Desert willow is our hummingbird magnet and never fails. Bumblebees love it too! As well as many other insects. I found several Assassin Bugs on it this year. The veggie garden, with its changing crops and successions of annual flowers, creates an eco-system of its  own. There is always something alive there, busy to gather pollen or lay eggs. We always have abundance of butterflies, which are drawn to the butterfly bush, desert willow, Turk’s cap and salvias, among other things. Damselflies, dragonflies and paper wasps (which are not aggressive and help to control mosquito population) were particularly drawn to the Hyacinth Bean vine I planted on the fence along the chicken run, close to the water source and the never-ending source of pollen – basil.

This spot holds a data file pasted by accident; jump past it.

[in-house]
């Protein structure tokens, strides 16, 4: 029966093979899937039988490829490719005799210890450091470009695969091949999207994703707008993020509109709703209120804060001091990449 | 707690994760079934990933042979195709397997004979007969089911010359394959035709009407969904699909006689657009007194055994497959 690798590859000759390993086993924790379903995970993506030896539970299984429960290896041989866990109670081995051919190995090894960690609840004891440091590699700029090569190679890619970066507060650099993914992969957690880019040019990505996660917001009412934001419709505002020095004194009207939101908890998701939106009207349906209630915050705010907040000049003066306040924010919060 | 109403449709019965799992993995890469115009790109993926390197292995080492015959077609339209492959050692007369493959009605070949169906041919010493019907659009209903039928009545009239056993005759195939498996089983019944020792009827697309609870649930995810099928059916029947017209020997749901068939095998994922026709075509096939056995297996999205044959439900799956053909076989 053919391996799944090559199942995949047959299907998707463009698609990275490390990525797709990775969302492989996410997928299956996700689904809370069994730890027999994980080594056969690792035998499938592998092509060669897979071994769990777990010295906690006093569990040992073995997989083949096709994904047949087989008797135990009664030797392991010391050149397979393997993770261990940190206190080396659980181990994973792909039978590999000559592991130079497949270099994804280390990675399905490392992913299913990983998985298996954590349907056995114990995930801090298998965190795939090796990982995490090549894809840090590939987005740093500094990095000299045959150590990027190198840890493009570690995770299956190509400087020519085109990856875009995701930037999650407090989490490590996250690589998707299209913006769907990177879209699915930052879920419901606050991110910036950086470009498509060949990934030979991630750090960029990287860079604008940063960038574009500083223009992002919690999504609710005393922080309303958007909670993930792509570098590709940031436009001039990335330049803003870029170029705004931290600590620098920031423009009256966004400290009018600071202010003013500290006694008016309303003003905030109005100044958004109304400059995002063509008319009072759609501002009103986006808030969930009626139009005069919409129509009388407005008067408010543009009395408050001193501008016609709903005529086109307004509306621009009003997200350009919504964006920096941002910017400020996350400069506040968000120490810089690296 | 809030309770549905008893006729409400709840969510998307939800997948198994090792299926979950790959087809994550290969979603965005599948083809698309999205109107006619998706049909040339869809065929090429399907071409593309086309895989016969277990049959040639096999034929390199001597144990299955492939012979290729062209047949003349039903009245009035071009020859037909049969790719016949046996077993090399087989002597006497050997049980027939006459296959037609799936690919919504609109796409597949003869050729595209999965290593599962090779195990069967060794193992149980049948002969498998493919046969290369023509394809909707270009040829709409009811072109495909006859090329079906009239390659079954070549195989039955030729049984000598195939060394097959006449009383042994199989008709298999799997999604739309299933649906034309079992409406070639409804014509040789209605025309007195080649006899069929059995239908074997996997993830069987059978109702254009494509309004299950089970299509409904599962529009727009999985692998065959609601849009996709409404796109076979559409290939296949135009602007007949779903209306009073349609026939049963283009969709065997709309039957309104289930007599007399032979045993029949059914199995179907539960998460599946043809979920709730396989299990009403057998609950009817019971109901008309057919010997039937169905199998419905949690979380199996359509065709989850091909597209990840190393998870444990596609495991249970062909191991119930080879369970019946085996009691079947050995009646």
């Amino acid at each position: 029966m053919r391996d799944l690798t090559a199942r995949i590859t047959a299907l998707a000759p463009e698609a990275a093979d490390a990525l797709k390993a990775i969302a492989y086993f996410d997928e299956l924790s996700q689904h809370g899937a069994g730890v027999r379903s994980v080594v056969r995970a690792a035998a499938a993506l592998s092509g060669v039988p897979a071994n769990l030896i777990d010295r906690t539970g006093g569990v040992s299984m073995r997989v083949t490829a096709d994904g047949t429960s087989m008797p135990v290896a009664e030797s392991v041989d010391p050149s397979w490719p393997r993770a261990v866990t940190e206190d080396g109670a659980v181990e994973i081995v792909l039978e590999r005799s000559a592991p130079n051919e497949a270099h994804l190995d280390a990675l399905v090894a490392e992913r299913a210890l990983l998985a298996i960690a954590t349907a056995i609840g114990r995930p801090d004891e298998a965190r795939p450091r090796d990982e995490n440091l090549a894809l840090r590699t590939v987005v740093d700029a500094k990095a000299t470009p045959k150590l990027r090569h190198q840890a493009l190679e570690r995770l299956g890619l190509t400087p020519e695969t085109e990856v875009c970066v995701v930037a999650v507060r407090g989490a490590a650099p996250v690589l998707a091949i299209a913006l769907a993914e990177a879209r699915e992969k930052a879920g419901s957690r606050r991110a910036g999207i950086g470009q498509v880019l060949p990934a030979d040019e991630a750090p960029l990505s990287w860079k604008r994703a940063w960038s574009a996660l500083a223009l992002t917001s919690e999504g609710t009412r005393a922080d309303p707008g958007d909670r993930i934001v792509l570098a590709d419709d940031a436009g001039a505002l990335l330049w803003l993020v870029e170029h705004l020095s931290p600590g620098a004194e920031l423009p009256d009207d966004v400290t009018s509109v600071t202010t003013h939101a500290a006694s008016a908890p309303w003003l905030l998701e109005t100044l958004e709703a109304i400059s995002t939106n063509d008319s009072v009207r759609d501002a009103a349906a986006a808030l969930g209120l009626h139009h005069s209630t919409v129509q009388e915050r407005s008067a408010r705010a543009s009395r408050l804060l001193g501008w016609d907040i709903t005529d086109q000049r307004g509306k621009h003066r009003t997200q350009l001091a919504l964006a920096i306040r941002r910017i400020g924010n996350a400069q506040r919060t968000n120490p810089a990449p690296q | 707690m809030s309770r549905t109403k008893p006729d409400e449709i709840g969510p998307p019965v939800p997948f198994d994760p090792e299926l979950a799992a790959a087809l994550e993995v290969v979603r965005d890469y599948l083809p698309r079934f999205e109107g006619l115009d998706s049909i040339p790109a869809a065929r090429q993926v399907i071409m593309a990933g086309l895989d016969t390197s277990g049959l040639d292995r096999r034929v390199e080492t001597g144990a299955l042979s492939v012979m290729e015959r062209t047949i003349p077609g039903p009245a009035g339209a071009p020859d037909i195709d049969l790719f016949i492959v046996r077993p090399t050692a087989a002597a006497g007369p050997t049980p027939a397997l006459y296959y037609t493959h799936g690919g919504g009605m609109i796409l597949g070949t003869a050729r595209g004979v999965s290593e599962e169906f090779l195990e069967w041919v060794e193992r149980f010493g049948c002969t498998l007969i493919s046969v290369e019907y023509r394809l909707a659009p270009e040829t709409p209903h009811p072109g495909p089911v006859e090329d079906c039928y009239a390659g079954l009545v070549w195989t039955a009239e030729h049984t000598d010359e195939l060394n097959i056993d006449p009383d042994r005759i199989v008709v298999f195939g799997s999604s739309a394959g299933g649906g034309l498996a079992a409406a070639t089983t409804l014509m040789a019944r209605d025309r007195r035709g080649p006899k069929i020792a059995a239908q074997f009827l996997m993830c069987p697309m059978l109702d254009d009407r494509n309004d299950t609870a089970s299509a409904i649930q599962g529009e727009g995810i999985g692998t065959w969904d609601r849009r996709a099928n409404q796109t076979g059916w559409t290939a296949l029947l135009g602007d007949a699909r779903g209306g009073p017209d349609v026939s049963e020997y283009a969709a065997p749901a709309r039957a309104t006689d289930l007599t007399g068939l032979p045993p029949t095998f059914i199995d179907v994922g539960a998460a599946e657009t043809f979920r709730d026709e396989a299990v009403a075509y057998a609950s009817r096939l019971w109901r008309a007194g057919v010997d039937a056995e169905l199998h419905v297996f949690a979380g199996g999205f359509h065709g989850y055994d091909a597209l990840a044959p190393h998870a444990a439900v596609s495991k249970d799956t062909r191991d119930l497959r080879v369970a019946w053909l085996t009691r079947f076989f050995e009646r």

Lizards particularly like the shade area of the garden, where potted plants are stored on wooden pallets. It also is the favorite hunting ground for Carolina wren.

It is a circle of life – good bugs taking care of the bed bugs, birds, lizards and snakes taking care of the excess of the bugs, spiders weaving spider webs…. Let nature take care of itself… and help only when needed. You will see the difference!

Spring has arrived. The world is in love. Plants are showing off their blooms, bees are busy pollinating, butterflies swirl around looking for a good host for their offspring and bird mamas teach their young the ways of the world.  Such an abundance of life…